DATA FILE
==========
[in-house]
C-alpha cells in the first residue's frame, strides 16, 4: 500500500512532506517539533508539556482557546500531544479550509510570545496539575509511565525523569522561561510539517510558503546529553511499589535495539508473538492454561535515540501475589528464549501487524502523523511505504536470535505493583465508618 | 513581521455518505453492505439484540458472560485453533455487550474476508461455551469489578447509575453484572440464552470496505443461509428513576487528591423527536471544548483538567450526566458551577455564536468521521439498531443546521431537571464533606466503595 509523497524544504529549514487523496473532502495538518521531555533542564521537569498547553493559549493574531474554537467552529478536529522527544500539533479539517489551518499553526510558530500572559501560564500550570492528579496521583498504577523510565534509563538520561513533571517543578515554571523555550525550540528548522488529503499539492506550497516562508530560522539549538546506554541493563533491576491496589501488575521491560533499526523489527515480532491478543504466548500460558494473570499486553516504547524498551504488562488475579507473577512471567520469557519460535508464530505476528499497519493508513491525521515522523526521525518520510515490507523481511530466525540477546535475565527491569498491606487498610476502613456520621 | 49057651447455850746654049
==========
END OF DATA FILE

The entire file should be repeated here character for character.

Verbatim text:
[in-house]
C-alpha cells in the first residue's frame, strides 16, 4: 500500500512532506517539533508539556482557546500531544479550509510570545496539575509511565525523569522561561510539517510558503546529553511499589535495539508473538492454561535515540501475589528464549501487524502523523511505504536470535505493583465508618 | 513581521455518505453492505439484540458472560485453533455487550474476508461455551469489578447509575453484572440464552470496505443461509428513576487528591423527536471544548483538567450526566458551577455564536468521521439498531443546521431537571464533606466503595 509523497524544504529549514487523496473532502495538518521531555533542564521537569498547553493559549493574531474554537467552529478536529522527544500539533479539517489551518499553526510558530500572559501560564500550570492528579496521583498504577523510565534509563538520561513533571517543578515554571523555550525550540528548522488529503499539492506550497516562508530560522539549538546506554541493563533491576491496589501488575521491560533499526523489527515480532491478543504466548500460558494473570499486553516504547524498551504488562488475579507473577512471567520469557519460535508464530505476528499497519493508513491525521515522523526521525518520510515490507523481511530466525540477546535475565527491569498491606487498610476502613456520621 | 49057651447455850746654049